Tuesday, May 12, 2009

Put on Your Thinking Cap

Consumerism



“Pink se panga nahi lene ka” orders Preethy Zinta, and so sells everything pink – from Scooty to Mobile phones. “Yeh Dil Mange more!” proclaims Shah Rukh, and we get that moral sanction to indulge in hedonistic ways of life. Money can’t buy happiness -- but it can buy you a big yacht so you can pull right up next to it. Irrespective which ever god we believe in, we all practise the religion of consumerism. For Tara, shopping is a feel good factor! In plain words, she suffers from compulsive shopping disorder. Tara wants to buy that wine red Saree because she feels that looking good would improve her marriage! Her husband Rahul is a tightwad. He secretly wishes for the new iphone but keeps quiet because he knows that he would have buy Tara a diamond stud, if he buys a iphone for himself. If Diamonds are best friends of girls, then whatever happened to Tara’s old buddy who has stood by her all these years? He wonders! In today’s world, it is not “cool” to express feelings and share deep emotions by mere words. Presenting gifts is a mandatory requirement of expression of love. That is what Consumerists do.

Short attention span in everything we do, demands that all things fashion should be "renewed" every six months. Since long, we have stopped growing old with our valued possessions. When did you last purchase an item that you will still treasure holding it for years? Vintage has become history. Consumerism has led us into purchasing almost exclusively disposable goods. Doesn’t work? Throw it! Buy another one! Even before we debate whether to repair our old stuff, we are enticed with a plethora of new goods ready to burn our pockets! And then, it is a treat to watch how cleverly people invent ingenious reasons to buy new items. Whom are we trying to fool?

Stressed out? Just go out and Shop! - Such crass consumerism gives us an instant sense of self gratification. We associate our identities with the phones we carry, the brand we wear, and the restaurants we hang out. We buy things because our neighbour has one. We splurge, we flaunt, but we hardly consume what we buy. Celebrities endorse every product from Navrathan Tel to expensive cars, highlighting our insecurities and stupefying our sensibilities into buying things that we would never need. Do you seriously think you can delay ageing by using a Rs 500 cream? Do you think you can control obesity by drinking Diet Pepsi and munching zero trans fat potato chips? Do you really need to buy the fuel guzzler SUV when all you need is some means of transportation? Think again.

Consumption is not bad. There is no harm in satisfying one’s needs. In fact consumption is essential to keep the economy going. But the problem comes when one tends to create an imaginary need to satisfy his/her other surrogate senses! You buy a mobile phone and you think you have satisfied your need? Wrong! Soon, you are introduced to GPRS mobile net surfing, and you are just not happy surfing the net through a small screen. How about a Blackberry? After all you get 100 emails a day. Who cares if all of them are forwards mails! There you go. Within months, you “upgrade” – a nice term for indulgence. Soon, a blackberry seems not enough. You can’t watch those important video attachments which you receive in your forward mails, and your ignorance about latest fun stuffs is a sore thumb among your friends circle. One among your friends flaunts his new 12’’ Sony VIAO. Will you stop from buying one for yourself? Unlikely! You have come a long way – from owning a simple mobile phone to spending 50 grand on a laptop, all for something that had zero importance in your life. That is consumerism.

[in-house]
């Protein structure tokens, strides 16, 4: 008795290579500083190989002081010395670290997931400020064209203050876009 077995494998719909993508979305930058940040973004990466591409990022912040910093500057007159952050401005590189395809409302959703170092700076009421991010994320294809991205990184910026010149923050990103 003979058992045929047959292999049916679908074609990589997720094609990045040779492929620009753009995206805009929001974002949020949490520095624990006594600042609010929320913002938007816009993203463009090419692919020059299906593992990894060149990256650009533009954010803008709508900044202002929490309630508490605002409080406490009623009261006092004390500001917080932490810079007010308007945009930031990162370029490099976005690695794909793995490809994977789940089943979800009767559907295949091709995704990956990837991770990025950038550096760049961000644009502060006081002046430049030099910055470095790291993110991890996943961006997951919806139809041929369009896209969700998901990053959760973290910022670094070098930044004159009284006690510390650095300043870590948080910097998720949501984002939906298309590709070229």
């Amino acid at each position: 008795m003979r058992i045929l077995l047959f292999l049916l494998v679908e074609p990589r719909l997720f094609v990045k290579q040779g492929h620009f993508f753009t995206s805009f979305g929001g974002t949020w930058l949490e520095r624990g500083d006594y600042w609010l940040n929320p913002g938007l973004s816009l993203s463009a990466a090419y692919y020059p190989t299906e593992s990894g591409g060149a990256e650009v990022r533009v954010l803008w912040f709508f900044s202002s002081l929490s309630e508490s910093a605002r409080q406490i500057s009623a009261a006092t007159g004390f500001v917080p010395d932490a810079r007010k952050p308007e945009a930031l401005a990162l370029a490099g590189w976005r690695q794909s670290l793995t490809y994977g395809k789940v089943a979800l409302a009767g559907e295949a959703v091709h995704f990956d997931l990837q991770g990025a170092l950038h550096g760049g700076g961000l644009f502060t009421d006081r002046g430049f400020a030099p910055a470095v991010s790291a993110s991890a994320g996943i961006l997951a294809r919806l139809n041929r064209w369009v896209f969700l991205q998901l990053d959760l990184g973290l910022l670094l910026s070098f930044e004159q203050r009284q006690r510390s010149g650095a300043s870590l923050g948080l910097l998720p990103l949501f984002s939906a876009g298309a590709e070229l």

Take a little time out to do some soul searching. How much of your consumerist attitude has permeated your life? If you realise that you can change the life of someone among millions of poor in this world who live under one dollar a day, with that one buck you save by internalising reduce-reuse-recycle practices, would it give you any incentive to do so? I leave it to you. You are the best judge.

6 comments:

Lone Crusader said...

This is mainly due to our mentality of aping the West. Watch www.storyofstuff.com the director has explained how consumerism affects the environment, people and communities.

Well, you know, George W Bush advocated that the Americans go "shop", after 9/11. And now the whole world feels the pain of their consumerism and the virtual wealth they had due to credit cards, and other finance-products like MBS, CDS etc.

alps said...

the sad thing today is that when we recieve gifts too we check out their brands and their cost... love is being equated with what thatsomeone buys for you... consumerism is what the world is mostly about today...we are faujis u kno and here i too find its got enmeshed with this new and sad way of life...everyones competing with each other and have forgotten that samosa treat a neighbour wud bring in so chai cud be had together...you are writing real well!

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ชื่อที่แสดง said...

This is mainly due to our mentality of aping the West. Watch www.storyofstuff.com the director has explained how consumerism affects the environment, people and communities.


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